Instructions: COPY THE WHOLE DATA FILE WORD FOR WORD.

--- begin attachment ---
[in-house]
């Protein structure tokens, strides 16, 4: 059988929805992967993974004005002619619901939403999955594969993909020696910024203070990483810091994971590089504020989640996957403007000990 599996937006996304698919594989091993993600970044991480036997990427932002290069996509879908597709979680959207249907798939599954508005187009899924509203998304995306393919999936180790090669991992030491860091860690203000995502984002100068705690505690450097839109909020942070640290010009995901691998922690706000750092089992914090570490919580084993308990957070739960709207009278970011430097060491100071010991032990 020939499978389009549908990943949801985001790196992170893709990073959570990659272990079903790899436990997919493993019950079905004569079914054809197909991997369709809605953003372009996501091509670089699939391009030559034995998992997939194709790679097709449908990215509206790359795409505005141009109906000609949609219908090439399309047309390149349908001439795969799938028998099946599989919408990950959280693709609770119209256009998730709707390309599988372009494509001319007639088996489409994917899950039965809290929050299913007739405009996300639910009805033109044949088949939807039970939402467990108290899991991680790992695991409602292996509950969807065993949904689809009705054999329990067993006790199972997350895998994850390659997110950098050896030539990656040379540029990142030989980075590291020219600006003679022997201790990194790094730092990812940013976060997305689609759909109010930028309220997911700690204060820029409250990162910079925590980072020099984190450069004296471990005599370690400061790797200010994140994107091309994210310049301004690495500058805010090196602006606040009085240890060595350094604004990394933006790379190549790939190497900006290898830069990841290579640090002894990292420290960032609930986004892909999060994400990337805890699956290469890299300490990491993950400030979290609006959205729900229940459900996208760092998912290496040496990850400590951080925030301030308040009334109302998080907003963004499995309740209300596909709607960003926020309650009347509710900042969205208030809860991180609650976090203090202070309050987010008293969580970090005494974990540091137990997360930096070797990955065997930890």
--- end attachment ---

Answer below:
[in-house]
């Protein structure tokens, strides 16, 4: 059988929805992967993974004005002619619901939403999955594969993909020696910024203070990483810091994971590089504020989640996957403007000990 599996937006996304698919594989091993993600970044991480036997990427932002290069996509879908597709979680959207249907798939599954508005187009899924509203998304995306393919999936180790090669991992030491860091860690203000995502984002100068705690505690450097839109909020942070640290010009995901691998922690706000750092089992914090570490919580084993308990957070739960709207009278970011430097060491100071010991032990 020939499978389009549908990943949801985001790196992170893709990073959570990659272990079903790899436990997919493993019950079905004569079914054809197909991997369709809605953003372009996501091509670089699939391009030559034995998992997939194709790679097709449908990215509206790359795409505005141009109906000609949609219908090439399309047309390149349908001439795969799938028998099946599989919408990950959280693709609770119209256009998730709707390309599988372009494509001319007639088996489409994917899950039965809290929050299913007739405009996300639910009805033109044949088949939807039970939402467990108290899991991680790992695991409602292996509950969807065993949904689809009705054999329990067993006790199972997350895998994850390659997110950098050896030539990656040379540029990142030989980075590291020219600006003679022997201790990194790094730092990812940013976060997305689609759909109010930028309220997911700690204060820029409250990162910079925590980072020099984190450069004296471990005599370690400061790797200010994140994107091309994210310049301004690495500058805010090196602006606040009085240890060595350094604004990394933006790379190549790939190497900006290898830069990841290579640090002894990292420290960032609930986004892909999060994400990337805890699956290469890299300490990491993950400030979290609006959205729900229940459900996208760092998912290496040496990850400590951080925030301030308040009334109302998080907003963004499995309740209300596909709607960003926020309650009347509710900042969205208030809860991180609650976090203090202070309050987010008293969580970090005494974990540091137990997360930096070797990955065997930890």